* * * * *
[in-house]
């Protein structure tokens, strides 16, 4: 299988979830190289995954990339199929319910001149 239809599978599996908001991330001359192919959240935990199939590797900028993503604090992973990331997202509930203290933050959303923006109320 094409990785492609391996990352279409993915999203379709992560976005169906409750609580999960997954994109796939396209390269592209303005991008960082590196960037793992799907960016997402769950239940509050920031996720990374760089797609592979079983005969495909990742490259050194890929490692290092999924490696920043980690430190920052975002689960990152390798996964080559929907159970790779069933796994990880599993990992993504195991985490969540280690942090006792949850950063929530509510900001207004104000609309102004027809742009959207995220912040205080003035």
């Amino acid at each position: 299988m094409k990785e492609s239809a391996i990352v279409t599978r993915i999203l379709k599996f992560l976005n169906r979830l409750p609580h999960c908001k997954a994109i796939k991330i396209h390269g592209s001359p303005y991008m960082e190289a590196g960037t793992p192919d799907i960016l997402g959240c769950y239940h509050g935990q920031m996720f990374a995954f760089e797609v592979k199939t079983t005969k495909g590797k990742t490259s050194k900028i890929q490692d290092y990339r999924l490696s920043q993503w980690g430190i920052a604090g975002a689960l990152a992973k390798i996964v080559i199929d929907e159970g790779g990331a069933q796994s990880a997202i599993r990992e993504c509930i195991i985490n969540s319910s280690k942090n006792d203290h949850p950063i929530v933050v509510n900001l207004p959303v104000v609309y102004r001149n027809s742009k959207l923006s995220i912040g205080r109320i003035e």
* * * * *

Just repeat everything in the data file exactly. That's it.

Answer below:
[in-house]
């Protein structure tokens, strides 16, 4: 299988979830190289995954990339199929319910001149 239809599978599996908001991330001359192919959240935990199939590797900028993503604090992973990331997202509930203290933050959303923006109320 094409990785492609391996990352279409993915999203379709992560976005169906409750609580999960997954994109796939396209390269592209303005991008960082590196960037793992799907960016997402769950239940509050920031996720990374760089797609592979079983005969495909990742490259050194890929490692290092999924490696920043980690430190920052975002689960990152390798996964080559929907159970790779069933796994990880599993990992993504195991985490969540280690942090006792949850950063929530509510900001207004104000609309102004027809742009959207995220912040205080003035």
């Amino acid at each position: 299988m094409k990785e492609s239809a391996i990352v279409t599978r993915i999203l379709k599996f992560l976005n169906r979830l409750p609580h999960c908001k997954a994109i796939k991330i396209h390269g592209s001359p303005y991008m960082e190289a590196g960037t793992p192919d799907i960016l997402g959240c769950y239940h509050g935990q920031m996720f990374a995954f760089e797609v592979k199939t079983t005969k495909g590797k990742t490259s050194k900028i890929q490692d290092y990339r999924l490696s920043q993503w980690g430190i920052a604090g975002a689960l990152a992973k390798i996964v080559i199929d929907e159970g790779g990331a069933q796994s990880a997202i599993r990992e993504c509930i195991i985490n969540s319910s280690k942090n006792d203290h949850p950063i929530v933050v509510n900001l207004p959303v104000v609309y102004r001149n027809s742009k959207l923006s995220i912040g205080r109320i003035e």